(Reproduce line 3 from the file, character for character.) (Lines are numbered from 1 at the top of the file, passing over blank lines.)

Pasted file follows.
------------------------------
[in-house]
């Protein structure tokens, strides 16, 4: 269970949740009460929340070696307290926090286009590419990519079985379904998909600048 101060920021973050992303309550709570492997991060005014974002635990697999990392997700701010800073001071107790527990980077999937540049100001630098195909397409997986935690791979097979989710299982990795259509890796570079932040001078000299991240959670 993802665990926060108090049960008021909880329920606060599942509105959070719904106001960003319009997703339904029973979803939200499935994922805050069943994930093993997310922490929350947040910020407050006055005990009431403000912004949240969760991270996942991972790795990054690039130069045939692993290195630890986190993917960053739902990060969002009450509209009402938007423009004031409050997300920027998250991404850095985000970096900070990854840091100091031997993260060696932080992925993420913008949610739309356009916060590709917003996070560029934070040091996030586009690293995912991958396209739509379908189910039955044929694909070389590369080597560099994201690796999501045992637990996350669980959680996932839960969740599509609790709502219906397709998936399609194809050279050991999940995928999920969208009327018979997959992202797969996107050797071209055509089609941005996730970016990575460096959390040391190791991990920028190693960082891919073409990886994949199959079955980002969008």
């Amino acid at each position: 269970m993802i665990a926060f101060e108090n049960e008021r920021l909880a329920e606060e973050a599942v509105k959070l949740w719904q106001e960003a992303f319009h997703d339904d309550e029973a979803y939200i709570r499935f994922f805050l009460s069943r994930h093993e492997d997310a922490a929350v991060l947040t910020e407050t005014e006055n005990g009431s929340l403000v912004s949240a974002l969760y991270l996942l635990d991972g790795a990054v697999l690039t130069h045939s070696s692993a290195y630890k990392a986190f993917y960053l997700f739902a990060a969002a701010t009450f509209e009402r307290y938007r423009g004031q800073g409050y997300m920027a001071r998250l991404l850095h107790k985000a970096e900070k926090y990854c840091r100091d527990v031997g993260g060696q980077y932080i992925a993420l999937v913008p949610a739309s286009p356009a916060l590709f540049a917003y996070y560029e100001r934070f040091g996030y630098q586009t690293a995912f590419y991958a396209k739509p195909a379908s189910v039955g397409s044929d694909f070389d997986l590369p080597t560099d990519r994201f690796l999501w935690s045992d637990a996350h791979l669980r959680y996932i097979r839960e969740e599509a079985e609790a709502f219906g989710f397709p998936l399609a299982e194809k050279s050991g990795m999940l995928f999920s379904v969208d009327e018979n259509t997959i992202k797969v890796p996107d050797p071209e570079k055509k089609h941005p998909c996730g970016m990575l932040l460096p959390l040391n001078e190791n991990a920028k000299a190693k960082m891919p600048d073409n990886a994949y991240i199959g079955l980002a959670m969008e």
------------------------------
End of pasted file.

């Amino acid at each position: 269970m993802i665990a926060f101060e108090n049960e008021r920021l909880a329920e606060e973050a599942v509105k959070l949740w719904q106001e960003a992303f319009h997703d339904d309550e029973a979803y939200i709570r499935f994922f805050l009460s069943r994930h093993e492997d997310a922490a929350v991060l947040t910020e407050t005014e006055n005990g009431s929340l403000v912004s949240a974002l969760y991270l996942l635990d991972g790795a990054v697999l690039t130069h045939s070696s692993a290195y630890k990392a986190f993917y960053l997700f739902a990060a969002a701010t009450f509209e009402r307290y938007r423009g004031q800073g409050y997300m920027a001071r998250l991404l850095h107790k985000a970096e900070k926090y990854c840091r100091d527990v031997g993260g060696q980077y932080i992925a993420l999937v913008p949610a739309s286009p356009a916060l590709f540049a917003y996070y560029e100001r934070f040091g996030y630098q586009t690293a995912f590419y991958a396209k739509p195909a379908s189910v039955g397409s044929d694909f070389d997986l590369p080597t560099d990519r994201f690796l999501w935690s045992d637990a996350h791979l669980r959680y996932i097979r839960e969740e599509a079985e609790a709502f219906g989710f397709p998936l399609a299982e194809k050279s050991g990795m999940l995928f999920s379904v969208d009327e018979n259509t997959i992202k797969v890796p996107d050797p071209e570079k055509k089609h941005p998909c996730g970016m990575l932040l460096p959390l040391n001078e190791n991990a920028k000299a190693k960082m891919p600048d073409n990886a994949y991240i199959g079955l980002a959670m969008e």